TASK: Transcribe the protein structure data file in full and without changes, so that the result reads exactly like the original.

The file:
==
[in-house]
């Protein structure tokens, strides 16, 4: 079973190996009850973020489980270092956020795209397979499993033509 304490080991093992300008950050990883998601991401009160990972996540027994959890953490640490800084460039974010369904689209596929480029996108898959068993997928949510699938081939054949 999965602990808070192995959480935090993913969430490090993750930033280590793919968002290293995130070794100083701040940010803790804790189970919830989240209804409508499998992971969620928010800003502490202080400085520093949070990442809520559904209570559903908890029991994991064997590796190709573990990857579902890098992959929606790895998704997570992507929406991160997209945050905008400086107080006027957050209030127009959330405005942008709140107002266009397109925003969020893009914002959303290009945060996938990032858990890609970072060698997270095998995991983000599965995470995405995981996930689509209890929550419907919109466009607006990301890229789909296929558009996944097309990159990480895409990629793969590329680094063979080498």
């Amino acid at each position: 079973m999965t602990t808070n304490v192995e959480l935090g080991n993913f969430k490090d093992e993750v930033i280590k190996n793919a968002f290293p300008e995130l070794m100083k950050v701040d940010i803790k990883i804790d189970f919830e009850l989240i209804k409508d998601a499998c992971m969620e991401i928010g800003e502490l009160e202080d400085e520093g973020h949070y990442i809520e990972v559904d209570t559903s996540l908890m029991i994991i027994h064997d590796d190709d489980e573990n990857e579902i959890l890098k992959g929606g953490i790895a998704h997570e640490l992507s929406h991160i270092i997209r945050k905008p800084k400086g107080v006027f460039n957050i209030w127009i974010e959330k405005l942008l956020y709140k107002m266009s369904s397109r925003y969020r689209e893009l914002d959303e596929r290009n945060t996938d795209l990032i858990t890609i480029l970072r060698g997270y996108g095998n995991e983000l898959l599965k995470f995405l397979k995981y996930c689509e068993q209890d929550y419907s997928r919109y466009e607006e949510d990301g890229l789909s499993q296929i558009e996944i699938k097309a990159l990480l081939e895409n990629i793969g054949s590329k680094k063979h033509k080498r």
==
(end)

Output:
[in-house]
């Protein structure tokens, strides 16, 4: 079973190996009850973020489980270092956020795209397979499993033509 304490080991093992300008950050990883998601991401009160990972996540027994959890953490640490800084460039974010369904689209596929480029996108898959068993997928949510699938081939054949 999965602990808070192995959480935090993913969430490090993750930033280590793919968002290293995130070794100083701040940010803790804790189970919830989240209804409508499998992971969620928010800003502490202080400085520093949070990442809520559904209570559903908890029991994991064997590796190709573990990857579902890098992959929606790895998704997570992507929406991160997209945050905008400086107080006027957050209030127009959330405005942008709140107002266009397109925003969020893009914002959303290009945060996938990032858990890609970072060698997270095998995991983000599965995470995405995981996930689509209890929550419907919109466009607006990301890229789909296929558009996944097309990159990480895409990629793969590329680094063979080498």
């Amino acid at each position: 079973m999965t602990t808070n304490v192995e959480l935090g080991n993913f969430k490090d093992e993750v930033i280590k190996n793919a968002f290293p300008e995130l070794m100083k950050v701040d940010i803790k990883i804790d189970f919830e009850l989240i209804k409508d998601a499998c992971m969620e991401i928010g800003e502490l009160e202080d400085e520093g973020h949070y990442i809520e990972v559904d209570t559903s996540l908890m029991i994991i027994h064997d590796d190709d489980e573990n990857e579902i959890l890098k992959g929606g953490i790895a998704h997570e640490l992507s929406h991160i270092i997209r945050k905008p800084k400086g107080v006027f460039n957050i209030w127009i974010e959330k405005l942008l956020y709140k107002m266009s369904s397109r925003y969020r689209e893009l914002d959303e596929r290009n945060t996938d795209l990032i858990t890609i480029l970072r060698g997270y996108g095998n995991e983000l898959l599965k995470f995405l397979k995981y996930c689509e068993q209890d929550y419907s997928r919109y466009e607006e949510d990301g890229l789909s499993q296929i558009e996944i699938k097309a990159l990480l081939e895409n990629i793969g054949s590329k680094k063979h033509k080498r």